Tim Ho Wan

China, food, Hong Kong

I visit a Michllen starred restaurant and try Dim Sum for the first time.

Tim Ho Wan is the world’s cheapest Michellen starred restaurant. Anthony Bourdain’s show “The Layover” payed homage to this Dim Sum mecca. Each item is around $1-3 usd, yet is some of the best quality Dim Sum in the world. We had heard about tourists and locals having to wait in line upwards of 2 hours, but we were prepared to wait. From the bottom of Victoria peak, it was just a short walk to the IFC mall, where Tim Ho Wan was situated. It took us a while to navigate the mall, and we had to read multiple maps before finally reaching the correct line of shops. The restaurant was so unassuming, so casually situated, that we almost missed it.

Tim Ho Wan in the IFC mall

Tim Ho Wan in the IFC mall

By this point, it was already about 2:30pm, and we found ourselves at the front of the line immediately! We suspected that this might have just been a single branch of the Tim Ho Wan chain, and that another somewhere else must be the famous one, but we didn’t care. This was my first time trying Dim Sum, and I was excited to get my chopsticks dirty.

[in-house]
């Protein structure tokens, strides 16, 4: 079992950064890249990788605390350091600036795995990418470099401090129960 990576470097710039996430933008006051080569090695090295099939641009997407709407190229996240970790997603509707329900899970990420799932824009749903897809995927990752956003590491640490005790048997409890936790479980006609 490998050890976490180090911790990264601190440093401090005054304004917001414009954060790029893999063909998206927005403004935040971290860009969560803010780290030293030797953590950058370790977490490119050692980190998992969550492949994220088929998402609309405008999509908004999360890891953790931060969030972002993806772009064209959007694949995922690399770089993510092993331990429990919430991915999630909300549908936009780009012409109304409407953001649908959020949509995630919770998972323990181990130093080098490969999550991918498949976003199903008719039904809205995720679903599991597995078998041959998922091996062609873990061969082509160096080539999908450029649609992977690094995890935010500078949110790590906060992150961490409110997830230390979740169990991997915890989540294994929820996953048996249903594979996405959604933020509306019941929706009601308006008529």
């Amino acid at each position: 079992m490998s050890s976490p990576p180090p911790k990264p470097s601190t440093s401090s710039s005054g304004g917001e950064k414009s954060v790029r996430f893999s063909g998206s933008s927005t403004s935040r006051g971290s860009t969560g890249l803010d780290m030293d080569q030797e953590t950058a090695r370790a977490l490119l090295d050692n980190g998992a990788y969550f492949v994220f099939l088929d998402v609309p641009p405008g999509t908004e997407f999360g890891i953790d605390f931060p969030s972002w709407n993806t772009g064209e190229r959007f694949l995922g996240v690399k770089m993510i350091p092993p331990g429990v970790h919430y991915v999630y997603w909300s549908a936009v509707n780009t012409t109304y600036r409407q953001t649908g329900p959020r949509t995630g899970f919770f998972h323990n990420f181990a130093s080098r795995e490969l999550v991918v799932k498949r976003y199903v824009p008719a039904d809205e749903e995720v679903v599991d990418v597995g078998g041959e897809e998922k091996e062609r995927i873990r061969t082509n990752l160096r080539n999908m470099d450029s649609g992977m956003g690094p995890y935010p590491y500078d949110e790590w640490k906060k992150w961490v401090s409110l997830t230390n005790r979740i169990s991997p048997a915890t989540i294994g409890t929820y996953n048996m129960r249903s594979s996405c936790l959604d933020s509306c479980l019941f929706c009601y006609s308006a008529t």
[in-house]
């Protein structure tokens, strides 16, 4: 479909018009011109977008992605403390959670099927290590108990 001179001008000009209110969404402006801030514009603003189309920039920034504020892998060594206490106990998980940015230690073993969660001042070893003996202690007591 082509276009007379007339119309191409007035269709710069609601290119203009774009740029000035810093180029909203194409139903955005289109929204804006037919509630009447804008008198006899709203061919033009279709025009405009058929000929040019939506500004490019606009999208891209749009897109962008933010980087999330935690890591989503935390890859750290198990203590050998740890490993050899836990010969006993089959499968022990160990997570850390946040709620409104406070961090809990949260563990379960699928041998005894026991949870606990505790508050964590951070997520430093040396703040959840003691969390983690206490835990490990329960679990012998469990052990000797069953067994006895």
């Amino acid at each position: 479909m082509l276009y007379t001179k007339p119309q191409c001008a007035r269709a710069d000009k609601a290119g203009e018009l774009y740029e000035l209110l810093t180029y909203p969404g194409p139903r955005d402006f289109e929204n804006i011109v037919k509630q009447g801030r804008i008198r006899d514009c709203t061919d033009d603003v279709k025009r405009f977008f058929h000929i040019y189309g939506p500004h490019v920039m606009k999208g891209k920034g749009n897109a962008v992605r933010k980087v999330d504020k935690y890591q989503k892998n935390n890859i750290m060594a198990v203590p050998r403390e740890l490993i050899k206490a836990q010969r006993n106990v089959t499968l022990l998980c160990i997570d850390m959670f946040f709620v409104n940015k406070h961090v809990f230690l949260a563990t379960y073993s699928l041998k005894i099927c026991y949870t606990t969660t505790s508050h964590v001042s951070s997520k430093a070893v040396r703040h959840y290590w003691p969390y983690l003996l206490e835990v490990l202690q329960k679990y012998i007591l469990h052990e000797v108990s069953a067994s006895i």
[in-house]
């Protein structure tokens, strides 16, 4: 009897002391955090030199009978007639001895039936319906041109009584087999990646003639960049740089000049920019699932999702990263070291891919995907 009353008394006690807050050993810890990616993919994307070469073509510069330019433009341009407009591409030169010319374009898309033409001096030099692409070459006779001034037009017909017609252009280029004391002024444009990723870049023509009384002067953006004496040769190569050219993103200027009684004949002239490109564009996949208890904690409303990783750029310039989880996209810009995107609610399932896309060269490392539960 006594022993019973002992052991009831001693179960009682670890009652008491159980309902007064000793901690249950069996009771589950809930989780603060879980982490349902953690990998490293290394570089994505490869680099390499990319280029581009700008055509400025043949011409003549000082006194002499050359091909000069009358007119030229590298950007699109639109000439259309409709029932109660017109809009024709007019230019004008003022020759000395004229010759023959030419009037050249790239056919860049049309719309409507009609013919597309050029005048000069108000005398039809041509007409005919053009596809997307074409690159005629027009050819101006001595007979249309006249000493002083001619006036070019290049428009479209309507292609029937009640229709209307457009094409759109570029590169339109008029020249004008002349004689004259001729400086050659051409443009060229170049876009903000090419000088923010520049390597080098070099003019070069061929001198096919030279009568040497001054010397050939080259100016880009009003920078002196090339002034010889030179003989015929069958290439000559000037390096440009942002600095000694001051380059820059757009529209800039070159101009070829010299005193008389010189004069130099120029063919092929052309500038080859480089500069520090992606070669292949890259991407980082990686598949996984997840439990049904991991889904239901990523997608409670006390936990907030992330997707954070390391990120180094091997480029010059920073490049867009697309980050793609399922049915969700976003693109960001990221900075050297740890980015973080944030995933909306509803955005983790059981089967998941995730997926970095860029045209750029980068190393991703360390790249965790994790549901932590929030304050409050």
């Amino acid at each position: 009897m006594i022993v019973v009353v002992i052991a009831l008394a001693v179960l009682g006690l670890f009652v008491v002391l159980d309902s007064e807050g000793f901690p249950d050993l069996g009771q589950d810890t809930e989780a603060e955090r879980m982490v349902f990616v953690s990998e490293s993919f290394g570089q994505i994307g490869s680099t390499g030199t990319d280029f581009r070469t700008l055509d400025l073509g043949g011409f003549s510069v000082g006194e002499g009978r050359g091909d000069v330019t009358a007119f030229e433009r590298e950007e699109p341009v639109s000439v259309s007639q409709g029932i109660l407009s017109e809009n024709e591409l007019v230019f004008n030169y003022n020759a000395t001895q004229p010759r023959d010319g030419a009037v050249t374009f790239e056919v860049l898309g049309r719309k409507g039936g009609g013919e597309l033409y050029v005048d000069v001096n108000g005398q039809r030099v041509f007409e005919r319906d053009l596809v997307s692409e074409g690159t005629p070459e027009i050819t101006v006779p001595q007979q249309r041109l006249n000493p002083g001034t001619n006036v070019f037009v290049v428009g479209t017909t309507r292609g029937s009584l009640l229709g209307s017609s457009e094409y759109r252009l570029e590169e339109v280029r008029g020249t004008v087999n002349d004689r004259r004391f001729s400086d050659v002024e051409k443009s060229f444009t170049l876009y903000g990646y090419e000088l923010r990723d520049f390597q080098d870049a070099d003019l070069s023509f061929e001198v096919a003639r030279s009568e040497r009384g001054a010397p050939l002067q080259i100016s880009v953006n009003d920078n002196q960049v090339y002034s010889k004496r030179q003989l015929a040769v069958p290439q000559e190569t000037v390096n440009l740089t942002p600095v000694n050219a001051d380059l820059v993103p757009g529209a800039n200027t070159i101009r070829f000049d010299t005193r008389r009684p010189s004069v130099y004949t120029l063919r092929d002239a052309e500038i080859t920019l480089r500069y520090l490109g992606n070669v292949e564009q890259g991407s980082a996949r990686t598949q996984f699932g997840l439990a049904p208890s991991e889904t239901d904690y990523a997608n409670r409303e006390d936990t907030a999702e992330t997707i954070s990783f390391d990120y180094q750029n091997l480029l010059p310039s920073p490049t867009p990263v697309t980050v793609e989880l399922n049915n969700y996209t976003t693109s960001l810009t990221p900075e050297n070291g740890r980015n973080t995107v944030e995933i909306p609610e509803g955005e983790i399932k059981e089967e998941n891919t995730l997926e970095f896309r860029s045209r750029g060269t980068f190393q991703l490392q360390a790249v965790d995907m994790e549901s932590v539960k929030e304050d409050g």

We were provided with a large pot of tea with infinite refills (for only $3HKD/$0.39USD) and a single paper menu. The menu was half in Cantonese and half in English, and we were meant to write down numbers next to each item to clarify how many we wanted. Barbecue pork buns, chicken feet, multiple variations of dumplings, turnip cake, vermicelli noodles stuffed with pork, shrimp dumplings, pork dumplings, oh my!
The food came as fast as it went.

My first ever Dim Sum

My first ever Dim Sum

We split each item between the five of us, so that we had a chance to try everything. My favorite was definitely the Barbecue pork buns, although it’s possible that could have just been because that’s what I dug into first. The most exciting was definitely the chicken feet, and I’m glad I felt adventurous enought to try. Not too crazy about the texture, but the taste was fine. By the end of the meal, we couldn’t bare to stomach another bite. I chugged down one more cupful of hot tea (surprisingly refreshing in hot and humid weather) and we went to the 7/11 next door to buy giant water bottles. 7/11s in Hong Kong are an experience in themselves. The shops boasted such items as green tea kitkats, coconut oreos, and all sorts of other oddities that could never be found at the 7/11 counterparts in the US. Looking forward to seeing all the odd 7/11 items in Chiang Mai!


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